Wegemann now gives this tradition a new twist: not only does she make the product of this natural self-expression visible, but above all the process. In her work the generation, duration and formation of processes analogous to nature become sculptural form. Such formations – of an island of wax, for example – allow the viewer to experience the pure duration of the emergence of time’s ornamental figures. Yet this duration is not experienced, as Bergson will have it, interiorly to consciousness, but exteriorly to it. The inwardness of la durée is exteriorised by these works into the world of appearances. Wegemann constructs time machines that like the first hour glasses or chronometers measure time materially (but not quantitively). The running of the sand or the melting of the ice illustrates an archaic ur-time, previous to quantitive time, that transforms moment into matter. Finally we need to remember that the quantitive measurement of time is a recent invention that is as naturally occurring as mathematical numbers or zeros.5 Wegemann’s archaeology of time returns to the time before its quantitive measurement; like natural history it “turns the clock back” until every point in time has been dissolved in a natural or archaic duration.6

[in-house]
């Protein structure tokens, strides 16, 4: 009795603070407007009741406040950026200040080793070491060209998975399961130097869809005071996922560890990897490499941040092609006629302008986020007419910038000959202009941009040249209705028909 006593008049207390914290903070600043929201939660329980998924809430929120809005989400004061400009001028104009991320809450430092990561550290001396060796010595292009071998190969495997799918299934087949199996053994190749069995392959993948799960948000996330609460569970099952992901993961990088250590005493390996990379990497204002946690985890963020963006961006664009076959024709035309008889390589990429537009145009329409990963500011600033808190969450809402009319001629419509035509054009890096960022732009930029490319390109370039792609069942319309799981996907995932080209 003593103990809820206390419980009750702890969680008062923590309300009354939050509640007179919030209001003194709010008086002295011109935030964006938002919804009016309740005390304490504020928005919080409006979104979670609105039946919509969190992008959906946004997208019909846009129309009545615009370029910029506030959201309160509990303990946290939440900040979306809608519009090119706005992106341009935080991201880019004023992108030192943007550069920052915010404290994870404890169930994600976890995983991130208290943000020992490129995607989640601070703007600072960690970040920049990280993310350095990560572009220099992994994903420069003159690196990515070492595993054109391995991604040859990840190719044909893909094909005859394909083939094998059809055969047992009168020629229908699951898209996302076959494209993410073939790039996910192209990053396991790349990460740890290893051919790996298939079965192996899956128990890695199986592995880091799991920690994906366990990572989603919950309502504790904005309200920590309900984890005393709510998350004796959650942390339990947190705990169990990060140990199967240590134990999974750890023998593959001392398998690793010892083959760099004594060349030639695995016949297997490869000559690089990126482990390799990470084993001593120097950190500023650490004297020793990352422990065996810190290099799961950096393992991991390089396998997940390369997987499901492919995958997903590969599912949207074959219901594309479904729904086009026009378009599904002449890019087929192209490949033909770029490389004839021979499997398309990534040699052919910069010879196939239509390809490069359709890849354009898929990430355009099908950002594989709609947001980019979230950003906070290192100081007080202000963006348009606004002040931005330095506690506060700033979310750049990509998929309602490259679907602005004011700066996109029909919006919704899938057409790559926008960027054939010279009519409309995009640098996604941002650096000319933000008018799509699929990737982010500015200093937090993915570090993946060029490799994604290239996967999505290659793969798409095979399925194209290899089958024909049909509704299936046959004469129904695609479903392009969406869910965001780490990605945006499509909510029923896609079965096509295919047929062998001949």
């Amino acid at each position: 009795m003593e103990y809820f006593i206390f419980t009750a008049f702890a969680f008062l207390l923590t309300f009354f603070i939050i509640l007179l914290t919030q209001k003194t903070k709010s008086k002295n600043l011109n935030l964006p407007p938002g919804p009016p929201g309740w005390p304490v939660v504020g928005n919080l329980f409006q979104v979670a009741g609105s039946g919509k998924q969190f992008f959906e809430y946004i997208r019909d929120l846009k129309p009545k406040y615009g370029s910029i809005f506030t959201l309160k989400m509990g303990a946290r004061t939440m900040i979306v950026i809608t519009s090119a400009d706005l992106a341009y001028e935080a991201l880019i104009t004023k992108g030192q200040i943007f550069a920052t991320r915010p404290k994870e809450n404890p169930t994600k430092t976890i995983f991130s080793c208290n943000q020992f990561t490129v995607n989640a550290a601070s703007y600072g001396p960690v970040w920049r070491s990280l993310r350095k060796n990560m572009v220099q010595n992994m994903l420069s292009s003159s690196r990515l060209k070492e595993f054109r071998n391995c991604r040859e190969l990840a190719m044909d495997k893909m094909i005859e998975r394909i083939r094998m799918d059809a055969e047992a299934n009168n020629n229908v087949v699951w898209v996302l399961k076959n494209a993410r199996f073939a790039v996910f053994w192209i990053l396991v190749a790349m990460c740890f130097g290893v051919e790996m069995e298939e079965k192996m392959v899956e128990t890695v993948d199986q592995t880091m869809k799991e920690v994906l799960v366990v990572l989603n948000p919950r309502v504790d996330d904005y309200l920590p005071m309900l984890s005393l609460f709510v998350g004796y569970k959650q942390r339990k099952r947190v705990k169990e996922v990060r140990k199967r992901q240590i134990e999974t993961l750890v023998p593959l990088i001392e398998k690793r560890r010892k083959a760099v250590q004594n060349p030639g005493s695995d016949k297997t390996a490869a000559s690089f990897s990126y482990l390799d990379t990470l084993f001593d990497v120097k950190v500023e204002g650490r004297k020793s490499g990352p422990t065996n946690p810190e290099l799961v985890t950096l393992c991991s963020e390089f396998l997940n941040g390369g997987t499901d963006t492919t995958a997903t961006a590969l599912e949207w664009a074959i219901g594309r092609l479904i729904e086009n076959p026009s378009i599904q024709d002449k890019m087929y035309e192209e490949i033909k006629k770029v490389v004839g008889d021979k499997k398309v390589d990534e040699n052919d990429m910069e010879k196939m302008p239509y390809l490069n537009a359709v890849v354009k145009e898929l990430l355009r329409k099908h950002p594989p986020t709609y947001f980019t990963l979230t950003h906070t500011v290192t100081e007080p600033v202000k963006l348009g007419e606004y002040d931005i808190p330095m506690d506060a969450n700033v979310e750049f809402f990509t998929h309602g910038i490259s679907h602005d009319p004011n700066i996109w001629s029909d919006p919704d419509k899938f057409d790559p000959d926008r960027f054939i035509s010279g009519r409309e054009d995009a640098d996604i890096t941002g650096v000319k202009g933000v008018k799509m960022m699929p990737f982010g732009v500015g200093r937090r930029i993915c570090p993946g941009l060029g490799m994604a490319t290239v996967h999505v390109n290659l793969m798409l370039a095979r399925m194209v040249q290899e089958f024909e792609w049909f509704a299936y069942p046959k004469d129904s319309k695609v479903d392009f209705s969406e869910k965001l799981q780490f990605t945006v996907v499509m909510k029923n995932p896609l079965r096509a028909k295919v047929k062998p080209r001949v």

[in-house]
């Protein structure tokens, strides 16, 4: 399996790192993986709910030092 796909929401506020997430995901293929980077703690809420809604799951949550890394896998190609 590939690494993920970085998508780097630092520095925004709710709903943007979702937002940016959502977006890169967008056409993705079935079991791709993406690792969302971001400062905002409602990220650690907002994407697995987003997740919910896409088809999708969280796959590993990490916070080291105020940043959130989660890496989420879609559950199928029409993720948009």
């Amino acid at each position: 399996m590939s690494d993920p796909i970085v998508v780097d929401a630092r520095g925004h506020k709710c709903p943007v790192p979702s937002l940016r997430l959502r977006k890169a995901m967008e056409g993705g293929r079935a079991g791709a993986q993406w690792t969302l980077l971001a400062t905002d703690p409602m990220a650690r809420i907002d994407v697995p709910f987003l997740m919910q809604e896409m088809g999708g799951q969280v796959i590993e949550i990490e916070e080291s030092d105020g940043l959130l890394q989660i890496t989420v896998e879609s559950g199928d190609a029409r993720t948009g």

This duration can last fifteen minutes or fifteen hours – or even several days. In Donnerstag schneit es (There’ll be Snow on Thursday) (2007) a natural element appears in the title, but it is more of a metaphorical reference to the process of gentle falling generated by the work: here the snowflakes are as large as balloons – in a corridor of the Düsseldorf Art Academy 250 white balloons were carried by helium to the ceiling, whence they floated to the ground over the next twenty-four hours. A more placid, gradual and poetic motion than this artificial snow can hardly be imagined.
Wegemann’s simulation of a natural process not only referred to the institutional space in which it occurred, but also to the institutional ritual which took place here: the balloons were released on the first of a series of open days; on the second day they began to sink and flutter through the building like oversized snowflakes; on the third day they sank to the floor, where they were either taken away or burst; on the fourth day they had vanished, like melted snow.